The Weeknd's Super Bowl Performance Inverted the Stadium Show

Olivia Ovenden
·3-min read
Photo credit: Kevin Mazur
Photo credit: Kevin Mazur

From Esquire

Tuning into The Weeknd's Halftime show during the Super Bowl last night, it appeared, for a moment, as though the pandemic has been vanquished and huge stadium shows were back. Such was the illusion that the performance created by having the artist take to the stands in order to keep in line with social distancing.

For the first time in Super Bowl halftime history, the performance was not on the field in middle of a roaring crowd. Instead, thanks to a stage which was built within the stadium, the crowd became part of the performance.

Only 25,000 fans were admitted to the stadium in Tampa, Florida – accounting for less than half of the 65,000-person capacity — with the mass of people broken up by thousands of cardboard cutouts of fans, similar to those which have been used at football matches in the UK.

Abel Tesfaye, better known as The Weeknd, had said that organisers had focused on making the performance a "cinematic experience", including putting in $7M of his own money in order to achieve the vision he was after. The result was a performance which inverted the stadium show by challenging the idea that the bigger the crowd, the more explosive the atmosphere. Tesfaye's show opened with him sat in a car surrounded by the bright lights of Las Vegas before slowly panning forward to show he was part of a 3D stage, not in front of a flat background. A sea of performers filling the Raymond James Stadium with red eyes then parted to reveal The Weeknd before he launched into 2016 single "Starboy".

Photo credit: Patrick Smith
Photo credit: Patrick Smith

Later came a moment where we witnessed him trapped in a hall of mirrors while singing "Can't Feel My Face", a single supposedly about the darker side of partying which has already been spun into a new meme about the moments of chaos that have consumed us of late. The footage of him crashing around inside gold walls offered the opposite of what a halftime performance would normally be, showing the performer trapped alone –here with figures dressed up identically to him, like daemons haunting him – instead of performing to a throng.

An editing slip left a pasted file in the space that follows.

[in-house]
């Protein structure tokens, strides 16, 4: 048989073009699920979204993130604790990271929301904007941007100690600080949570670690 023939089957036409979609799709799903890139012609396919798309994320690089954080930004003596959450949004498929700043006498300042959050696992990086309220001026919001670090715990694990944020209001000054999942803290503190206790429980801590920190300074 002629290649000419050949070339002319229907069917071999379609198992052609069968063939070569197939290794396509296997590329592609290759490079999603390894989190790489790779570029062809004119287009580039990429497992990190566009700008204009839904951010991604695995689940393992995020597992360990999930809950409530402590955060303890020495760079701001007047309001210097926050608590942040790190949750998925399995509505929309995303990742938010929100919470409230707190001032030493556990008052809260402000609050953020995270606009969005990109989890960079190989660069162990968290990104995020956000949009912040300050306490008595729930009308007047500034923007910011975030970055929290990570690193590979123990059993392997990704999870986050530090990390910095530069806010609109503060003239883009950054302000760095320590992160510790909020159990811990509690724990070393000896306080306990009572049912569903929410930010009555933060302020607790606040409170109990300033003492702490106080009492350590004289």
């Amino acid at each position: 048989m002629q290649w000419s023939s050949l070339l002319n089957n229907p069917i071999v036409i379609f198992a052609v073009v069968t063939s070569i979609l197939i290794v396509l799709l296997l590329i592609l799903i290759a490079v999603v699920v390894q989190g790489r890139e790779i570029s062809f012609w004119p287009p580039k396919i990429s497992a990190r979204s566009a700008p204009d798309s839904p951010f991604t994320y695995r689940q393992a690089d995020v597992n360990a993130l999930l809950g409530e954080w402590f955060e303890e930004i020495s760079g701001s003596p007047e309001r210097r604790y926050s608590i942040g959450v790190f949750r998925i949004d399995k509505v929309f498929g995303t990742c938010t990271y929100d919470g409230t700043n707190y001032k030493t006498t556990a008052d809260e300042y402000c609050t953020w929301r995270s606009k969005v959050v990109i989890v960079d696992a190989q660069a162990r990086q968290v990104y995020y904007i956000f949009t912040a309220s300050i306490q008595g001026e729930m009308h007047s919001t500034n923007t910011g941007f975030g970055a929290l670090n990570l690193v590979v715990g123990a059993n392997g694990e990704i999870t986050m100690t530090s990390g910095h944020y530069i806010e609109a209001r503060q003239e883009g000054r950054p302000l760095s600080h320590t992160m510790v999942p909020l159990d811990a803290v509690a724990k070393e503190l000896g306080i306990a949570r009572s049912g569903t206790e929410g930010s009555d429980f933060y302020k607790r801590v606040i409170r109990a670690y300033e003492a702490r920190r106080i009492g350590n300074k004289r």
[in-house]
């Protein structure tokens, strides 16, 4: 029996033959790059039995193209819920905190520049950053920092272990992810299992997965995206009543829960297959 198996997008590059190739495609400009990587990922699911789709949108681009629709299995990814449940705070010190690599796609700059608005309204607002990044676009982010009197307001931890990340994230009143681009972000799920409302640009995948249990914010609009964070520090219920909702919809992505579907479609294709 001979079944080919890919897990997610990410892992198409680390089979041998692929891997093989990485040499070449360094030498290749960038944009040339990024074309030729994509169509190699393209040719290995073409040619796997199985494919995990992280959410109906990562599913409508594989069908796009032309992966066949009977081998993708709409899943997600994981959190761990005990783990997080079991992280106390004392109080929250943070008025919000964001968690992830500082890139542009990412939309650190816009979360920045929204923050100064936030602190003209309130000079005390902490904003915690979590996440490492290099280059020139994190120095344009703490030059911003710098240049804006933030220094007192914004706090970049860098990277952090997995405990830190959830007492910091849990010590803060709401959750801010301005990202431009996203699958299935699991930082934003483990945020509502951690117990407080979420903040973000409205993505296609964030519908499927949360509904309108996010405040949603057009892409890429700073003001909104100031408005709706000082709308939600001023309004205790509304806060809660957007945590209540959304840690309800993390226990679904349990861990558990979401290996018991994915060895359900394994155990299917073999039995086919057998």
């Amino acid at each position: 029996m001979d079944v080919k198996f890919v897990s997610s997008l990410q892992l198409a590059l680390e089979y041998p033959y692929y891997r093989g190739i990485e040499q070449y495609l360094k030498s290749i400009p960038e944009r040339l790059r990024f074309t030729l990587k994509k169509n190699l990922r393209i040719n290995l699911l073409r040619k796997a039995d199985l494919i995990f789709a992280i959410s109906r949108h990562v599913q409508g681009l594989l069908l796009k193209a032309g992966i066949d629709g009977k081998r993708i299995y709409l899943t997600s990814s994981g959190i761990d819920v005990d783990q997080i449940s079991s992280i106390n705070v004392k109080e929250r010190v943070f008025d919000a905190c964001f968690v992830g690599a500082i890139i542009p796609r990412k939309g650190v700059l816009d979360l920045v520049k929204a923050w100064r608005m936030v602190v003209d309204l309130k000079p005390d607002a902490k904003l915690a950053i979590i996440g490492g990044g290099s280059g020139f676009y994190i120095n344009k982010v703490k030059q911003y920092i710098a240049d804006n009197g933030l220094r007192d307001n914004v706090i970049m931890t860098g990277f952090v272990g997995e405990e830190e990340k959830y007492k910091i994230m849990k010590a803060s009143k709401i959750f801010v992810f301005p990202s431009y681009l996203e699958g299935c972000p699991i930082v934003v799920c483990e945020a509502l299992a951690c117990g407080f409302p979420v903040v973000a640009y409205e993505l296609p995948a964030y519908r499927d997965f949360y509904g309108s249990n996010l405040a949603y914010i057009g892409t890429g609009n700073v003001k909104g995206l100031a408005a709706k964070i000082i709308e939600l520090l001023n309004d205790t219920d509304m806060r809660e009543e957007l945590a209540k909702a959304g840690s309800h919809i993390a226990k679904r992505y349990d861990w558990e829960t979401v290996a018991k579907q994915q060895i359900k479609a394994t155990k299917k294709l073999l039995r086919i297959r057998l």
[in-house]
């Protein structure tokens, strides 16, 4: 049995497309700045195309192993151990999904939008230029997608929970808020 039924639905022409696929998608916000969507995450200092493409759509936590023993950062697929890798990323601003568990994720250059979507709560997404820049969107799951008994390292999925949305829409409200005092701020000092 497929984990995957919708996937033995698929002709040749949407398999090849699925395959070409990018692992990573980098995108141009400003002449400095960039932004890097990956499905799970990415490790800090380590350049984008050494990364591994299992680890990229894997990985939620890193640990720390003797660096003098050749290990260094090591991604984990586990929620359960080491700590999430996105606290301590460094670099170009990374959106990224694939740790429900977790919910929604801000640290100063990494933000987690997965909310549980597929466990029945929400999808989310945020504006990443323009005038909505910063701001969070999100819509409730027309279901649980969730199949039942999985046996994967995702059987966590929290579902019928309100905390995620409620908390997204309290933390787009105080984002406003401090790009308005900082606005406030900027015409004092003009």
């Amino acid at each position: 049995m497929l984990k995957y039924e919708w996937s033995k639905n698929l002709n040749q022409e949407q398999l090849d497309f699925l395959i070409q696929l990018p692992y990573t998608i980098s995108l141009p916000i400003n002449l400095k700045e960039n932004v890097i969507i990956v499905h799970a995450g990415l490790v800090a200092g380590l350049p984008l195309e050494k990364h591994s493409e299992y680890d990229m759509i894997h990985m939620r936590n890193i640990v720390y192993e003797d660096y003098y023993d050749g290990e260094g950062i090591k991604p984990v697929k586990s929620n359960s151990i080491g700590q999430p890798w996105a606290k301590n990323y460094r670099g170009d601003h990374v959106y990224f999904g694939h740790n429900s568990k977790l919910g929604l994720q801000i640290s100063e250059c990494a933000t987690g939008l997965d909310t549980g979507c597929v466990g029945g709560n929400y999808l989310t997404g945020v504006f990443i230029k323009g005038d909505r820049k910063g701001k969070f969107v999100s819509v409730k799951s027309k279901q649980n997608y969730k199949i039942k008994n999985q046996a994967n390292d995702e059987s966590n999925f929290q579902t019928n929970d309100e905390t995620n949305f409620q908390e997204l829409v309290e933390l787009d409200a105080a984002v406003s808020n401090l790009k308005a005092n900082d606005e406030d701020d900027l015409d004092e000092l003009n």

When it came to "Blinding Lights", his most recent single which has inspired a TikTok trend amongst teens despite the very dark music video and themes behind it, the singer finally took to the field. Again Tesfaye was swarmed by dancers dressed in the same red suit which he has repeatedly worn, all sporting bandages to continue the references to the dark aestheticism he has continually nodded to. There were times when it was hard to make out which of the red figures was The Weeknd, upending the idea of a star being centre-stage and impossible to miss at all times.

Photo credit: Kevin C. Cox
Photo credit: Kevin C. Cox

The pandemic has changed the nature of performance, with intimacy given a renewed significance and crowds becoming something we both yearn for and fear. In the 2021 Super Bowl halftime performance, the crowd became the performance, bringing the stadium to life in a different way. Instead of trying to ignore the void left by removing tens of thousands of fans, it leaned into the darkness and isolation at moments. At other points it was a frenzied rush of bodies churning across the field; breaking free of being alone, and having no idea what to do but run in circles.

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